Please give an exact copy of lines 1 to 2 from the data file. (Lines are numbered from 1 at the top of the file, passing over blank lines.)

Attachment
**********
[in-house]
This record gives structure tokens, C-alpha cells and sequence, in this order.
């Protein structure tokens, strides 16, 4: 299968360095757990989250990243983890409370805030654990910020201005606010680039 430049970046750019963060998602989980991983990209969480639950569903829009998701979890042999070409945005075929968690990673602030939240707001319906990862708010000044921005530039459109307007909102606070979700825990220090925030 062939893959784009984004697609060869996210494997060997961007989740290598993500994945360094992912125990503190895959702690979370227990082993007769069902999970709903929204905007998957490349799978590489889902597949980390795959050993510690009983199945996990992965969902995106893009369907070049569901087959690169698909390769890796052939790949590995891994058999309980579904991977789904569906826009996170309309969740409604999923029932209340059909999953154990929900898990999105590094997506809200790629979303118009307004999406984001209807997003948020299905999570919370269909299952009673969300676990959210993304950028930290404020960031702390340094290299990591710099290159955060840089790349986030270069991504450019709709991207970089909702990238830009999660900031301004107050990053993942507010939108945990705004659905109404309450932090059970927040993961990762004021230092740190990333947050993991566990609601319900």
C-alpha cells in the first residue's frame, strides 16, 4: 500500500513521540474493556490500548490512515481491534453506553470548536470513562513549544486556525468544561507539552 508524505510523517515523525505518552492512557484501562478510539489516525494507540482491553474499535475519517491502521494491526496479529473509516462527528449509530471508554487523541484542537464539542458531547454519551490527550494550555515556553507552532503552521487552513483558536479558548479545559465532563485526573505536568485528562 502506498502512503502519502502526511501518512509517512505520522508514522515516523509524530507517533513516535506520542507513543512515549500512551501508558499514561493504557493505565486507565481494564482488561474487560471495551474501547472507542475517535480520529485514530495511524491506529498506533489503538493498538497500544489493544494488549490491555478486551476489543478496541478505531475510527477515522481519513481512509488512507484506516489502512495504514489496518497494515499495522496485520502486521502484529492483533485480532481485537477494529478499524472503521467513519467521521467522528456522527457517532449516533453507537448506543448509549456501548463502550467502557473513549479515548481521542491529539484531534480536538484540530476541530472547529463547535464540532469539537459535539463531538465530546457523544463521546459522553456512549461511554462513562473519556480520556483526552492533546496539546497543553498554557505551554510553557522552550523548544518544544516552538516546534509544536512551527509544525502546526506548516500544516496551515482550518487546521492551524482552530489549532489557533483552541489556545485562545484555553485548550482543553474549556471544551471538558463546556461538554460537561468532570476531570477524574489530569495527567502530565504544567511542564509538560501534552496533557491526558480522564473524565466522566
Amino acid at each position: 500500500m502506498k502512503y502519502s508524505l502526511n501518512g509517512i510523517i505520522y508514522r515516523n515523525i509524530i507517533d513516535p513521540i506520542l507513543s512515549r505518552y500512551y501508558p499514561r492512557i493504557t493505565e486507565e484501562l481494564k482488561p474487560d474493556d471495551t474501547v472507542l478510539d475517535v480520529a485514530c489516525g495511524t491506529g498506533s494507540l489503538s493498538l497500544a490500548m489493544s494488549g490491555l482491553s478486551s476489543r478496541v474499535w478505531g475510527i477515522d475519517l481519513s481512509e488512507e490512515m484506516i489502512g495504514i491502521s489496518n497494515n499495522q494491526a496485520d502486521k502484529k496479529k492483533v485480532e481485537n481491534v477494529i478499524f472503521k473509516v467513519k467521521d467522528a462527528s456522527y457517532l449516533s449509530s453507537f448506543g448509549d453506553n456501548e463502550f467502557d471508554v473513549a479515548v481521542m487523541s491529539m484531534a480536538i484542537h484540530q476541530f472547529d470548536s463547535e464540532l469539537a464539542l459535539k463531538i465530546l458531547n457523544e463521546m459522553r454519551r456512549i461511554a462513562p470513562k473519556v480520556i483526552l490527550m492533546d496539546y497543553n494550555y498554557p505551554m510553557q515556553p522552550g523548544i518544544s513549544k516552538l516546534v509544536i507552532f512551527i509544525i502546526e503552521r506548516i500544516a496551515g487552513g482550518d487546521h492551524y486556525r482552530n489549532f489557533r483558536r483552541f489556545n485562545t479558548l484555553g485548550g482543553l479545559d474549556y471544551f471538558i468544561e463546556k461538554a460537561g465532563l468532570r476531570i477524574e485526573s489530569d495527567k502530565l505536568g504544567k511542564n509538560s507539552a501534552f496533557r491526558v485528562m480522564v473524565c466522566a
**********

[in-house]
This record gives structure tokens, C-alpha cells and sequence, in this order.